Besides as I also said before, we already kind of had a dry run for this crisis if you look back to the beginning of the global financial crisis. Back then the world thought that this "little" subprime crisis was only a US problem. That the rest of the world had “decoupled” from the US, and while their banks might fail the rest of the world was sufficiently protected from any US fallout. In fact Jean Claude Trichet was so convinced that this crisis was a US problem he raised rate in Europe while the US was lowering them. This caused a mad rush out of US holdings and caused a massive sell off in the dollar and a surge into commodities setting the stage for a run in oil to an all-time record high. We saw what commodities do as Fed action and an aversion to the dollar so you can be prepared if indeed the “unthinkable happens.” A downgrade to the US debt rating would have less of an impact then a default but would cause havoc nonetheless.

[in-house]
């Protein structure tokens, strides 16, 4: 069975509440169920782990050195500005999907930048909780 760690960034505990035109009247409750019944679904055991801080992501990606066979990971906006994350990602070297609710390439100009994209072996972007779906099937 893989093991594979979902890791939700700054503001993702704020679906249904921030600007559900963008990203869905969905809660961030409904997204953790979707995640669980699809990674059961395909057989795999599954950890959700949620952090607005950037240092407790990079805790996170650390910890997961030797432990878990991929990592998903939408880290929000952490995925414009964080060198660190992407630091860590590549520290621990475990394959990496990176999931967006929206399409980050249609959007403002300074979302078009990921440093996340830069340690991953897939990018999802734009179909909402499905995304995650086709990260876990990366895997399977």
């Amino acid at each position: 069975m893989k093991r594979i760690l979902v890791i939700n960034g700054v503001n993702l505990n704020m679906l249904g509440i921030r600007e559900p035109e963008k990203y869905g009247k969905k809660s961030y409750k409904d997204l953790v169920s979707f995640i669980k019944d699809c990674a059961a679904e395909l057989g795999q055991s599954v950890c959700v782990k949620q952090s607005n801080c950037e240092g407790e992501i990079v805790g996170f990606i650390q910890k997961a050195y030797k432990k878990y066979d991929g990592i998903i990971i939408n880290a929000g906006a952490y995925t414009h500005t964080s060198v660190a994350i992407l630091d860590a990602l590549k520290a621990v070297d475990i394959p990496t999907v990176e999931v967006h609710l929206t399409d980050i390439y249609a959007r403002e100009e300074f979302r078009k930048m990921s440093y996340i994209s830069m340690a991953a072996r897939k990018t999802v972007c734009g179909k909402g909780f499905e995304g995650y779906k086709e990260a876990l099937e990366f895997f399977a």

Yet some of the bullish shorter momentum in oil may be slowed due to a larger than expected increase in crude supply according to the American Petroleum Institute. The API reported a huge rebound in crude oil supply to the tune of 4 million barrels. Gas stocks also surprisingly fell by 639,000 barrels. And we saw another big build in distillate stocks increasing by a hefty 2.9 million barrels. The main reason for the build was a big rebound in crude imports that hit 452,000 barrel per day. Refinery runs also slowed causing increase of 317.000 barrels in the Cushing, Oklahoma delivery point. This could be a sign that we hit the refining peak and we will see demand and runs start to fall off.
Brazil is getting desperate to slow gasoline demand as the booming Brazilian economy is putting stress on Brazilian refining capacity. Brazil’s consumer confidence hit an all time high and they are guzzling gas and ethanol like it is going out of style. Petrobras, the state run oil company, is warning that prices will have to rise.
Phil Flynn is senior energy analyst for PFGBest Research and a Fox Business Network contributor. He can be reached at (800) 935-6487 or at email@example.com.